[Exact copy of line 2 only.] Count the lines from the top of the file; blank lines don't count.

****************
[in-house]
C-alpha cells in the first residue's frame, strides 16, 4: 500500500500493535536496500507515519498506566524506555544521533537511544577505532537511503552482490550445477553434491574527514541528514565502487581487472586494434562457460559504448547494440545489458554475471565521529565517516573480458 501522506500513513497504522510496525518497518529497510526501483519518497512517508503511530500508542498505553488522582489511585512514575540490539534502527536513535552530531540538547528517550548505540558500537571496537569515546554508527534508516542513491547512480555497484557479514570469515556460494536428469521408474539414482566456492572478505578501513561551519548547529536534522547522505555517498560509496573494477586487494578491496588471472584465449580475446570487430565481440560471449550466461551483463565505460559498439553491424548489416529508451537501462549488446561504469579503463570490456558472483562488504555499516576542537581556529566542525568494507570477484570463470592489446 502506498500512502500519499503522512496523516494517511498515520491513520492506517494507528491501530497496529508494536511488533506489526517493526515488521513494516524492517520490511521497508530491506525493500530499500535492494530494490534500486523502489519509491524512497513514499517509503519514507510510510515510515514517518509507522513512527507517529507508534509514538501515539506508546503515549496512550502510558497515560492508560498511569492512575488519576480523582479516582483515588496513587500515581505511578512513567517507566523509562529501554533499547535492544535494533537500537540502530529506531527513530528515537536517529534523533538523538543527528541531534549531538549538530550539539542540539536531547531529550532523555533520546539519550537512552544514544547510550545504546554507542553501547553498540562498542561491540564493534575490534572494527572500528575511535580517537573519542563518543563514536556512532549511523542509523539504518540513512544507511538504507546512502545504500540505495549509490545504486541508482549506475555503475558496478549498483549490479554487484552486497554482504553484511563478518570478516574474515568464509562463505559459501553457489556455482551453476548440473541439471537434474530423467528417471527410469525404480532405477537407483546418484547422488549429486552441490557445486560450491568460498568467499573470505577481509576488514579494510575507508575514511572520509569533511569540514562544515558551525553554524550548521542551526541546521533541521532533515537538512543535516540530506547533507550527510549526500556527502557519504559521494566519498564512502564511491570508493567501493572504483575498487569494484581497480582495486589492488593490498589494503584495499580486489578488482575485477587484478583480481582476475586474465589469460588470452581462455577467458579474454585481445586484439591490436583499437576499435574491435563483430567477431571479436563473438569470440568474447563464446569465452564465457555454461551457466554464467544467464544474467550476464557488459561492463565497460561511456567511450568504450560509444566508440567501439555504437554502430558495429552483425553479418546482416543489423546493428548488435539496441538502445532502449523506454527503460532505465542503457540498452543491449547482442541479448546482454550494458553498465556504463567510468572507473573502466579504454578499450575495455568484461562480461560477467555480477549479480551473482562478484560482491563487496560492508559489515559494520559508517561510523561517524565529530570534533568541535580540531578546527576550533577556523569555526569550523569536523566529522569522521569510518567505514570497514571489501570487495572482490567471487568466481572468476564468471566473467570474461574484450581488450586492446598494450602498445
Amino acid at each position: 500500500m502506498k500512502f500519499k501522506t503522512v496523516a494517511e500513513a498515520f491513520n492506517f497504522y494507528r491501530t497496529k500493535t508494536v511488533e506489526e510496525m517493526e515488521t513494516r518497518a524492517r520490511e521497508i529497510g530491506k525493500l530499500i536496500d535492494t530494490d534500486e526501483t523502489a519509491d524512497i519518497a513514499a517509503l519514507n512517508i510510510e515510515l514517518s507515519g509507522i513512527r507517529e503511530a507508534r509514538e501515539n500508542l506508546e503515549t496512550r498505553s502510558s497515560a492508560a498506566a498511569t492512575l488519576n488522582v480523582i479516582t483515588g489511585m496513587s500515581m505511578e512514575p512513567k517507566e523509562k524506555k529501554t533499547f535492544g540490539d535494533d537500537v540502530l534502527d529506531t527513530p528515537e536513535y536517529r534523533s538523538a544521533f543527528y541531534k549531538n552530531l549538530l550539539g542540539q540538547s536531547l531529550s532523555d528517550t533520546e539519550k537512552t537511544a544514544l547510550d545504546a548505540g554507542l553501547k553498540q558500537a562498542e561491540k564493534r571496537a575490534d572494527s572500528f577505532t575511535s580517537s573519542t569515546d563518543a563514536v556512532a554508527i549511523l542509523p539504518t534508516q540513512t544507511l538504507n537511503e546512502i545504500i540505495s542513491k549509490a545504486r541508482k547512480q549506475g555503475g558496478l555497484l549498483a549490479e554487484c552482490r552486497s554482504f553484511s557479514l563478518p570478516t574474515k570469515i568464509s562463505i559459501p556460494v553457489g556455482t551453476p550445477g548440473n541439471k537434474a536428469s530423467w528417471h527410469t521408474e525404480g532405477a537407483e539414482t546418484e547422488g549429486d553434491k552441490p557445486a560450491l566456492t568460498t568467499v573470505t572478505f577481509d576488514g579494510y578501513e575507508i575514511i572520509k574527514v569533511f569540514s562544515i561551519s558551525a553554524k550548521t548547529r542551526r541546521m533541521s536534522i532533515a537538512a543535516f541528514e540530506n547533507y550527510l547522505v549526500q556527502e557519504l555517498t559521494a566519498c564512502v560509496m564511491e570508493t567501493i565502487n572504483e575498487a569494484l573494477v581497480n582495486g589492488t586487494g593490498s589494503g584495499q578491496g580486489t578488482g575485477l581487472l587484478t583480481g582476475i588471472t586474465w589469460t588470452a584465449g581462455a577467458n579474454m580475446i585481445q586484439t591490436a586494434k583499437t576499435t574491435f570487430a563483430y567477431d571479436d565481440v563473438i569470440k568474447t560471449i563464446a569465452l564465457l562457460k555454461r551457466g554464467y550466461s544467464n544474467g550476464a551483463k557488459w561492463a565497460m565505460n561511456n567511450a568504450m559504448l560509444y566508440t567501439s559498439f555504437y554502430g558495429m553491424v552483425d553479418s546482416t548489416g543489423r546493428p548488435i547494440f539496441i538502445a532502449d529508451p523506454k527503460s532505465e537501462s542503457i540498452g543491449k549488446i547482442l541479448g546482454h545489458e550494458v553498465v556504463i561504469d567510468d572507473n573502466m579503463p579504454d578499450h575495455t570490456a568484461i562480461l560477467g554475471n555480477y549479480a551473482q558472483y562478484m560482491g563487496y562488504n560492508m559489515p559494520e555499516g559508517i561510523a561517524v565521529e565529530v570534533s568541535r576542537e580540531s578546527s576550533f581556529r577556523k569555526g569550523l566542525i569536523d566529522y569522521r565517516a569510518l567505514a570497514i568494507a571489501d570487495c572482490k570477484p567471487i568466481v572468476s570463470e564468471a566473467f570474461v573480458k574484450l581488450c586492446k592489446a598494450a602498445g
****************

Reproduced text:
C-alpha cells in the first residue's frame, strides 16, 4: 500500500500493535536496500507515519498506566524506555544521533537511544577505532537511503552482490550445477553434491574527514541528514565502487581487472586494434562457460559504448547494440545489458554475471565521529565517516573480458 501522506500513513497504522510496525518497518529497510526501483519518497512517508503511530500508542498505553488522582489511585512514575540490539534502527536513535552530531540538547528517550548505540558500537571496537569515546554508527534508516542513491547512480555497484557479514570469515556460494536428469521408474539414482566456492572478505578501513561551519548547529536534522547522505555517498560509496573494477586487494578491496588471472584465449580475446570487430565481440560471449550466461551483463565505460559498439553491424548489416529508451537501462549488446561504469579503463570490456558472483562488504555499516576542537581556529566542525568494507570477484570463470592489446 502506498500512502500519499503522512496523516494517511498515520491513520492506517494507528491501530497496529508494536511488533506489526517493526515488521513494516524492517520490511521497508530491506525493500530499500535492494530494490534500486523502489519509491524512497513514499517509503519514507510510510515510515514517518509507522513512527507517529507508534509514538501515539506508546503515549496512550502510558497515560492508560498511569492512575488519576480523582479516582483515588496513587500515581505511578512513567517507566523509562529501554533499547535492544535494533537500537540502530529506531527513530528515537536517529534523533538523538543527528541531534549531538549538530550539539542540539536531547531529550532523555533520546539519550537512552544514544547510550545504546554507542553501547553498540562498542561491540564493534575490534572494527572500528575511535580517537573519542563518543563514536556512532549511523542509523539504518540513512544507511538504507546512502545504500540505495549509490545504486541508482549506475555503475558496478549498483549490479554487484552486497554482504553484511563478518570478516574474515568464509562463505559459501553457489556455482551453476548440473541439471537434474530423467528417471527410469525404480532405477537407483546418484547422488549429486552441490557445486560450491568460498568467499573470505577481509576488514579494510575507508575514511572520509569533511569540514562544515558551525553554524550548521542551526541546521533541521532533515537538512543535516540530506547533507550527510549526500556527502557519504559521494566519498564512502564511491570508493567501493572504483575498487569494484581497480582495486589492488593490498589494503584495499580486489578488482575485477587484478583480481582476475586474465589469460588470452581462455577467458579474454585481445586484439591490436583499437576499435574491435563483430567477431571479436563473438569470440568474447563464446569465452564465457555454461551457466554464467544467464544474467550476464557488459561492463565497460561511456567511450568504450560509444566508440567501439555504437554502430558495429552483425553479418546482416543489423546493428548488435539496441538502445532502449523506454527503460532505465542503457540498452543491449547482442541479448546482454550494458553498465556504463567510468572507473573502466579504454578499450575495455568484461562480461560477467555480477549479480551473482562478484560482491563487496560492508559489515559494520559508517561510523561517524565529530570534533568541535580540531578546527576550533577556523569555526569550523569536523566529522569522521569510518567505514570497514571489501570487495572482490567471487568466481572468476564468471566473467570474461574484450581488450586492446598494450602498445